Cheap Gas - The Rise of the Machines
Gasoline could hit $6 per gallon by summer as predicted by some energy analysts if there is a hurricane to shut-in wells in the Gulf of Mexico. Six-dollar gas is one minor disaster away from reality.
Donald Trump is telling interviewers that he will have a "come to Jesus" meeting with OPEC and the Saudis to tell them the game is up and the US will have its cheap oil now "or else."
The implication is that it is still 1965. A couple of large nation states control global markets, and money is something you save in a bank to buy stuff with. Stocks and bonds are kept in a metal box under the bed, and a mob sweaty traders yelling at each other in New York are setting prices for the world based on how fast they can make a trade.
Even President Obama is getting in the game by saying that he will appoint yet another committee to investigate pricing of oil. He publicly announced new oil drilling leases in the Gulf of Mexico, while the GOP is again spinning up the "Drill Baby, Drill" calliope for a roll down hometown Main Street. I hope they do not frighten the horses with that contraption!
Money has always been imaginary and just a symbol for the information contained in a promise for trading goods and services in some market somewhere. It is only a measure of aggregate wealth in the society that facilitates the exchange of goods and services. If a nation was poor or had a financial collapse their money was worth less than the rich neighbor next door. In the late 20th century America and its dollar were the rich neighbor next door and the banker that set the benchmark value of money around the world.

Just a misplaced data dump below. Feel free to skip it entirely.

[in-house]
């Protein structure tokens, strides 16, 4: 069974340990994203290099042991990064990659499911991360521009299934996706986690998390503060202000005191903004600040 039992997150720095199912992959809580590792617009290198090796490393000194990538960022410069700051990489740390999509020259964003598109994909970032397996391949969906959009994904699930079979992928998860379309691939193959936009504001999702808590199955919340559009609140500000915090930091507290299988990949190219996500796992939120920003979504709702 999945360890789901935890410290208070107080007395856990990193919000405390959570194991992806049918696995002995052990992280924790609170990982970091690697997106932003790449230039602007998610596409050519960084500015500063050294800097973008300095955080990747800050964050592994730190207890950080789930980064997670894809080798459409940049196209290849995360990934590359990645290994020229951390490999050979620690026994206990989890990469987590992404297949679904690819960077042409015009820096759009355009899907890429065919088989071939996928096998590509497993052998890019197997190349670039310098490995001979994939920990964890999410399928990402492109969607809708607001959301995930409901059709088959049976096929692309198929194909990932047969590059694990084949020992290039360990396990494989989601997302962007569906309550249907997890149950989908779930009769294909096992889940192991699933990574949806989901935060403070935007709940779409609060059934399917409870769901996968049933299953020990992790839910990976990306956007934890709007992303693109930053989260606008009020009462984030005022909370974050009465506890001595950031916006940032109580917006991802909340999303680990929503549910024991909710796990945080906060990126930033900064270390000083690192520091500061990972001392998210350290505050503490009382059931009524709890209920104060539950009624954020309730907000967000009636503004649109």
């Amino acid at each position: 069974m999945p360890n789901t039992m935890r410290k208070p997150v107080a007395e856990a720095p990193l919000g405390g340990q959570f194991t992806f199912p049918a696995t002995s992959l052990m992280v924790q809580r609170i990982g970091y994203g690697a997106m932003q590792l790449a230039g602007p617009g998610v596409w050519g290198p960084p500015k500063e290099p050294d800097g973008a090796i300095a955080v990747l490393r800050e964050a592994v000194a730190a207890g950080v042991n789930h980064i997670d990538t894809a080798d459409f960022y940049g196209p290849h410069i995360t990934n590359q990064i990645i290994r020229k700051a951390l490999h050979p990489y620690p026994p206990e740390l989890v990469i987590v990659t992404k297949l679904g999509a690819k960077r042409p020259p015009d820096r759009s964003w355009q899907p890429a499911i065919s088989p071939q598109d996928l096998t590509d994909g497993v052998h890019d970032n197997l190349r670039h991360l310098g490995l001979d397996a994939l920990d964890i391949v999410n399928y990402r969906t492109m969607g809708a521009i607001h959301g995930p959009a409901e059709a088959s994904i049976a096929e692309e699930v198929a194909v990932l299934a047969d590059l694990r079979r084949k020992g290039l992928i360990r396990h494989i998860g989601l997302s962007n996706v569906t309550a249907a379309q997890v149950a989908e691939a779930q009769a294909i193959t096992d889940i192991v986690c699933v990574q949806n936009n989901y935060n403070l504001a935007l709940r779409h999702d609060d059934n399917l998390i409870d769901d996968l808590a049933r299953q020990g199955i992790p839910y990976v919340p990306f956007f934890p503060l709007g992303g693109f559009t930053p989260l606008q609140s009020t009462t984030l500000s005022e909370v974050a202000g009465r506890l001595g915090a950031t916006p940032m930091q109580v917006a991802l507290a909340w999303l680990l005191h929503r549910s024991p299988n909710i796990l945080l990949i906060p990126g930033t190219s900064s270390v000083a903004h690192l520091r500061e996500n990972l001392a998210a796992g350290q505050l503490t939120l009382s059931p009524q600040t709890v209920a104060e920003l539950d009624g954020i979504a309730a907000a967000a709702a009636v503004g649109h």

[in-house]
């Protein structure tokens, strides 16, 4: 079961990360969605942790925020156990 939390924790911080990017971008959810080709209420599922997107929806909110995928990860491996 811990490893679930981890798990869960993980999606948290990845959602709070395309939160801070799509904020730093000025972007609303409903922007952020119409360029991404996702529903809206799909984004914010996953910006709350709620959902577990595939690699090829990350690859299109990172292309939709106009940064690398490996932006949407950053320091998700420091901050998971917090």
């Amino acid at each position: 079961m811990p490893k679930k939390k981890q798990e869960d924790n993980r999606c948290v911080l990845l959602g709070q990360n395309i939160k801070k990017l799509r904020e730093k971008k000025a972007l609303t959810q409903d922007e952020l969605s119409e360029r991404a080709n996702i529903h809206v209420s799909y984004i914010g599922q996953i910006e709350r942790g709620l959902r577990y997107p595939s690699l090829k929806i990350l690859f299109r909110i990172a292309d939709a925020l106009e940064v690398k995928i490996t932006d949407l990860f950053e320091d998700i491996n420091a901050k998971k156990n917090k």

In the last century an American dollar was worth the same everywhere. It was "fungible". Every dollar was the same as every other dollar anywhere else, and they were all interchangeable with each other. That value was set and maintained by the American market so many nations could agree to use dollars to trade for goods and services more reliably.
What fast computers, the Internet, and Internet search have done is to disintermediate information. There are no more middlemen between users of information and information. Newspapers, television, movies, music, books, magazines, and everything else that are information have been disintermediated to the extent that control by the middlemen is gone. A global pool of consumers of the news and entertainment information sets the price of that information at the lowest point through the constant auction happening when the consumer uses the information on a free, or nominally priced website or service, that is itself supported by advertising. Money is just information and this auction pricing has happened to money and what it buys also.Continued on the next page